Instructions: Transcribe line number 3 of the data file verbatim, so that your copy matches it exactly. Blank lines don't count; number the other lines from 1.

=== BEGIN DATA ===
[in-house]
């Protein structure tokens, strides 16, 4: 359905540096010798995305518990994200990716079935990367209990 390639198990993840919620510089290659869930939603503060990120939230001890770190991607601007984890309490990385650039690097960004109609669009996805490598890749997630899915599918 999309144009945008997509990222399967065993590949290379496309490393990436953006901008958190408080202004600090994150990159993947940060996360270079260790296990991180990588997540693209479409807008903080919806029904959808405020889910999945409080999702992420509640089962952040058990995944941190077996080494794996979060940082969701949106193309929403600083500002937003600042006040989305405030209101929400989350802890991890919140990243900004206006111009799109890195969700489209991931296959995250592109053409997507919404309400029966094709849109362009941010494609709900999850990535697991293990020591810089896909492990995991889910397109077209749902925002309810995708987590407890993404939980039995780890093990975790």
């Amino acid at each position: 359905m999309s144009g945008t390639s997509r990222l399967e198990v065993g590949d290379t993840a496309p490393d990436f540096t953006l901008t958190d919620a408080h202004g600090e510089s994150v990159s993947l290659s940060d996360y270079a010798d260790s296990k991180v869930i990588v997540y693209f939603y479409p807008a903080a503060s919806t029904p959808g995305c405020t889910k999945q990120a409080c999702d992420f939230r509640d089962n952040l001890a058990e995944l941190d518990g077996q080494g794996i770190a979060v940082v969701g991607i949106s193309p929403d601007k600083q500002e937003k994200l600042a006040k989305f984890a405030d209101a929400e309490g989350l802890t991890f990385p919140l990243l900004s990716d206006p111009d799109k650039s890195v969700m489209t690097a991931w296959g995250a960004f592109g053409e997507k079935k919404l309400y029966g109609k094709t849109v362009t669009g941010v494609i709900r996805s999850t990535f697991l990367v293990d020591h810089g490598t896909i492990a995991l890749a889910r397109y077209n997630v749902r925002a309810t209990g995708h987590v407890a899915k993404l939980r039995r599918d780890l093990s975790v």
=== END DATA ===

């Amino acid at each position: 359905m999309s144009g945008t390639s997509r990222l399967e198990v065993g590949d290379t993840a496309p490393d990436f540096t953006l901008t958190d919620a408080h202004g600090e510089s994150v990159s993947l290659s940060d996360y270079a010798d260790s296990k991180v869930i990588v997540y693209f939603y479409p807008a903080a503060s919806t029904p959808g995305c405020t889910k999945q990120a409080c999702d992420f939230r509640d089962n952040l001890a058990e995944l941190d518990g077996q080494g794996i770190a979060v940082v969701g991607i949106s193309p929403d601007k600083q500002e937003k994200l600042a006040k989305f984890a405030d209101a929400e309490g989350l802890t991890f990385p919140l990243l900004s990716d206006p111009d799109k650039s890195v969700m489209t690097a991931w296959g995250a960004f592109g053409e997507k079935k919404l309400y029966g109609k094709t849109v362009t669009g941010v494609i709900r996805s999850t990535f697991l990367v293990d020591h810089g490598t896909i492990a995991l890749a889910r397109y077209n997630v749902r925002a309810t209990g995708h987590v407890a899915k993404l939980r039995r599918d780890l093990s975790v």